Movistar boss Eusebio Unzue raised eyebrows this week when he suggested that teams should be able to substitute riders in Grand Tours. Cycling had become too "inhumane", he told L'Equipe. "The regulations should be humanised. Stop being so harsh."
Unzue speaks with experience, having been involved in team management since its days as Caisse d'Epargne back in 2007. Cycling had become stuck in its ways, he said. It should look to the future and protect the health of its riders.
He gave the example of a rider who has crashed but must still make it to the finish to have any chance of starting the following day.
"To be able to start again the next day, he sometimes has to do 60 or 80 kilometres with a broken wrist," said Unzue. "He can only be examined once he arrives, having suffered like an animal. We really can't humanise this?"
It may be hard to fault the basic theory, but making it work in practice could prove more of an issue. Whether it ever become reality or not, Unzue's left-field / innovative / crazy (delete as appropriate) suggestion would not be the first. How about these five?
1. The Athletes' Hour
'The UCI is at it again'. It has been an oft-repeated mantra over the years, each time the sticklers in Aigle bring out a new appendix to one rule or another. But it was never uttered quite so vehemently as it was in the year 2000 when the UCI swept a casual hand back through the years to wipe out all Hour records as far as Eddy Merckx's 1972 mark.
Records set by Francesco Moser, Graham Obree, Chris Boardman, Tony Rominger and Miguel Indurain were gone in one fell swoop, with the UCI deciding that Obree's tuck and the popular superman position had strayed too far from what cycling should be.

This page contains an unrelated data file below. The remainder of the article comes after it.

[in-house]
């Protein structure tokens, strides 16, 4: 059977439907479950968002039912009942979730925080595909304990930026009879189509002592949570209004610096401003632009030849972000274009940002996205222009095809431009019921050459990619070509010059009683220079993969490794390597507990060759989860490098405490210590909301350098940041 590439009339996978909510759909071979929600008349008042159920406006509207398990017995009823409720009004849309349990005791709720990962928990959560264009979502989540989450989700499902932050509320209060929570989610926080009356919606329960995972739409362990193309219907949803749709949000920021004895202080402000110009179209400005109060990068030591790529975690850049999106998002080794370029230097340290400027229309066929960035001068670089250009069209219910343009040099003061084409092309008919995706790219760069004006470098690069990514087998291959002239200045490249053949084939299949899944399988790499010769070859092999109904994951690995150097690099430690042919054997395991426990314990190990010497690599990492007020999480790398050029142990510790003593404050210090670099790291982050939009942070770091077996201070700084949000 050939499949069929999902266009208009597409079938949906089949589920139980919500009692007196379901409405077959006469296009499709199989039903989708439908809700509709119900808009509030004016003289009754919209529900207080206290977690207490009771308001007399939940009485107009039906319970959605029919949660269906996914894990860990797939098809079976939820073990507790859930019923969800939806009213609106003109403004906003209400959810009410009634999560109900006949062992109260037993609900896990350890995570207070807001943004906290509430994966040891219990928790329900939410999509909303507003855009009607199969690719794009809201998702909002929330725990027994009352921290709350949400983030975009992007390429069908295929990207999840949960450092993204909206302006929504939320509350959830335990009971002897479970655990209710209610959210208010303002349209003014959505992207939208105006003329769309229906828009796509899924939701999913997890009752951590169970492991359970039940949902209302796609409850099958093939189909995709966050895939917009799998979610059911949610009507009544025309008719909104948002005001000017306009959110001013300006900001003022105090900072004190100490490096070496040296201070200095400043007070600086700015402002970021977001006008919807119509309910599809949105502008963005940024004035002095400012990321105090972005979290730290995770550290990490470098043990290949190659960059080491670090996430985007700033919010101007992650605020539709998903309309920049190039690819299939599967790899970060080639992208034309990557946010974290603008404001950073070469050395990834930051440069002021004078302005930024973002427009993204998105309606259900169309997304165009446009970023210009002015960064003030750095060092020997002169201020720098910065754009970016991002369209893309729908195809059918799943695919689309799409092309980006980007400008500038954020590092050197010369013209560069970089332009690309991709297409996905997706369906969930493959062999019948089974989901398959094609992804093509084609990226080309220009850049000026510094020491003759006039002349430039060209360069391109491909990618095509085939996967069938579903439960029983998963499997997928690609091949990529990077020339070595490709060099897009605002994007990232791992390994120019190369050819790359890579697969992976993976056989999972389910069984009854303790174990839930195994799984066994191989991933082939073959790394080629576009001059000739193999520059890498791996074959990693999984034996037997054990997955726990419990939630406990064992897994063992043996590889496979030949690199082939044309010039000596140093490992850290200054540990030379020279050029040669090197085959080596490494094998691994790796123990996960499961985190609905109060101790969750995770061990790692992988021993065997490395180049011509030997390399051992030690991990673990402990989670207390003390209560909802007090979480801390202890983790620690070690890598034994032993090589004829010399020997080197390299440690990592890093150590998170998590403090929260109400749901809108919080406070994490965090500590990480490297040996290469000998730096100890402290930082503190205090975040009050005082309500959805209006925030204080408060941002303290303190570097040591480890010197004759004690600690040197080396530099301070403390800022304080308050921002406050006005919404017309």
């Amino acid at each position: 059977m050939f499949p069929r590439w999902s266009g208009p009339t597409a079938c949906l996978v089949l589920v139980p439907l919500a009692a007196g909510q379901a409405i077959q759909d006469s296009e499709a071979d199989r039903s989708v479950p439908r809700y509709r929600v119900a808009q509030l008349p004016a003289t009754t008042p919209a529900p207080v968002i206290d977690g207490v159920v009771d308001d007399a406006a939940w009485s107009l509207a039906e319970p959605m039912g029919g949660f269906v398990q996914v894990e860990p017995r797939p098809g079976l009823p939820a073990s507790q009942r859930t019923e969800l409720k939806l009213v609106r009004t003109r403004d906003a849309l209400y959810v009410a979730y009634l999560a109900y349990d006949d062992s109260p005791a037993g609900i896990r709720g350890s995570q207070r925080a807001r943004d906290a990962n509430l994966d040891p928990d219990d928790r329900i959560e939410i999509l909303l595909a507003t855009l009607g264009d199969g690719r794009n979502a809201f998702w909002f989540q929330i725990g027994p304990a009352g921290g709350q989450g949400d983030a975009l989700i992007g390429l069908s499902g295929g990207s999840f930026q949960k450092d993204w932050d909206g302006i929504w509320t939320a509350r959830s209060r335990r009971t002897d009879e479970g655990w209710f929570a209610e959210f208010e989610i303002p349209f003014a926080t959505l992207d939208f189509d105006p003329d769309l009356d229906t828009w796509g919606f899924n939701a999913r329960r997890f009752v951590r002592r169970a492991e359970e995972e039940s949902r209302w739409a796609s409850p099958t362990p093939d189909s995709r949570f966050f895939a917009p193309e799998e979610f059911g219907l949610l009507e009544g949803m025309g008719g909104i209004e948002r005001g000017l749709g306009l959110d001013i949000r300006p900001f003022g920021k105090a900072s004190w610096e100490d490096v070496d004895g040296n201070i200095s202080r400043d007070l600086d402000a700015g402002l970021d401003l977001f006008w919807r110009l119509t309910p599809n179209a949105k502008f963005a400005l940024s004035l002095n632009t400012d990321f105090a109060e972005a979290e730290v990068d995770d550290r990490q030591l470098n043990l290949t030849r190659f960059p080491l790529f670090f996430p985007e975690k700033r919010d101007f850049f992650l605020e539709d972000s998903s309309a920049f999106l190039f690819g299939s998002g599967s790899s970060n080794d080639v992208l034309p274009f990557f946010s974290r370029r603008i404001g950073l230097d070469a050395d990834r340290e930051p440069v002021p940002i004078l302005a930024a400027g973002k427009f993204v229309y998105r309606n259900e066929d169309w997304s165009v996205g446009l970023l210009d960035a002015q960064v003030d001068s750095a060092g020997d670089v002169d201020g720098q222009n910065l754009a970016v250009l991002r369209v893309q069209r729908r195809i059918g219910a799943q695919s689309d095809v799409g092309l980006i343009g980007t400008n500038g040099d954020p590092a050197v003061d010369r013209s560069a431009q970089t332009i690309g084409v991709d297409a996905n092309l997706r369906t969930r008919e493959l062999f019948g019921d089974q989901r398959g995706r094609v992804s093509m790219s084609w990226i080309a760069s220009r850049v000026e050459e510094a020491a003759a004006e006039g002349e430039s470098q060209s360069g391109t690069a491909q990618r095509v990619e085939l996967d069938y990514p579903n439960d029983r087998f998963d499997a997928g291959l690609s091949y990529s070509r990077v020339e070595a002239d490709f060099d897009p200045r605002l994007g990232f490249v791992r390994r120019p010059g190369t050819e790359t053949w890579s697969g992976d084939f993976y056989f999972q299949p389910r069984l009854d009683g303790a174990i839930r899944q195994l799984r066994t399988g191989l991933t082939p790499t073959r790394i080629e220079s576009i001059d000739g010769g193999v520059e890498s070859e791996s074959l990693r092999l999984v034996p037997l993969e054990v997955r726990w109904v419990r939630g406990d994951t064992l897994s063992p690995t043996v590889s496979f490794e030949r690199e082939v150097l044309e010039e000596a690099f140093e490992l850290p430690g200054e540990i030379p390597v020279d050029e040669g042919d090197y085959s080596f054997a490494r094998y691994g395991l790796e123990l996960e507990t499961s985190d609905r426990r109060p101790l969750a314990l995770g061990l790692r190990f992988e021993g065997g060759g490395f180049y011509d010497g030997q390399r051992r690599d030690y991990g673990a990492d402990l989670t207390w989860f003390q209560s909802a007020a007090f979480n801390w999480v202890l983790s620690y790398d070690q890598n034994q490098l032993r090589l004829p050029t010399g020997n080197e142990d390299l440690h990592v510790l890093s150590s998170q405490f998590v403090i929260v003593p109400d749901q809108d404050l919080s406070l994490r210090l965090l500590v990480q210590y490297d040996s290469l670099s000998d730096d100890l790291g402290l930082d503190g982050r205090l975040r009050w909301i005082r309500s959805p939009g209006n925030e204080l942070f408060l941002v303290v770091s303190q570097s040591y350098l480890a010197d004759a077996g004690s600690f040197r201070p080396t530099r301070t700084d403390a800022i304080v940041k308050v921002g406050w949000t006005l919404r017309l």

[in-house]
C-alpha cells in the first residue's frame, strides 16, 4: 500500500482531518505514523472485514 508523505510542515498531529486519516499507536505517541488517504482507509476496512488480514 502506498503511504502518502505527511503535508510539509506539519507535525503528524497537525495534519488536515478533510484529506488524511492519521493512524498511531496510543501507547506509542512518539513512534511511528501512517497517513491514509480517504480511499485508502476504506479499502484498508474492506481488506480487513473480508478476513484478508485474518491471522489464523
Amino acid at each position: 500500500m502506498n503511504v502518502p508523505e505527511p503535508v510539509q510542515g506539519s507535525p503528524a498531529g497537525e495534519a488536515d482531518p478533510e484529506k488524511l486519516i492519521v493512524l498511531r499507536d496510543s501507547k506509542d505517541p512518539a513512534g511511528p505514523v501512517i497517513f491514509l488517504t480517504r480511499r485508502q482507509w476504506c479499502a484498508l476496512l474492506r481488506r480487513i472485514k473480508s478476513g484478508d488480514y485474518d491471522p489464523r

The new Hour record standard became known as the Athletes Hour, and had the effect of reducing it to a backwater event. In one of the final rides of his career, Chris Boardman set a new mark in Manchester in October 2000. But the appeal of what now looked like a nostalgia event had been greatly diminished.
When the Athletes Hour was finally scrapped in 2014 it had the effect of rejuvenating the record, instigating a flood of attempts. Since then there have been 35 attempts on the record, with the women's mark having been raised by nearly five kilometres to 50.267km (Vittoria Bussi) and the most recent men's holder, Filippo Ganna, having finally beaten Chris Boardman's 1996 superman record with a mammoth 56.792km.
2. First man home
As well as being a bit of a spectacle, the team time trial event can have some fairly major consequences for a stage race GC, with the team leader only being as good as the three or four behind them who must also cross the line before the clock stops.
Last year's Paris-Nice aimed to mess with this age-old formula by stopping the clock on the first rider over the line in its stage three team test. This left the team leader with the decision of if and when to romp away from his comrades, having first made the most of the advantage to be gained from riding in a team.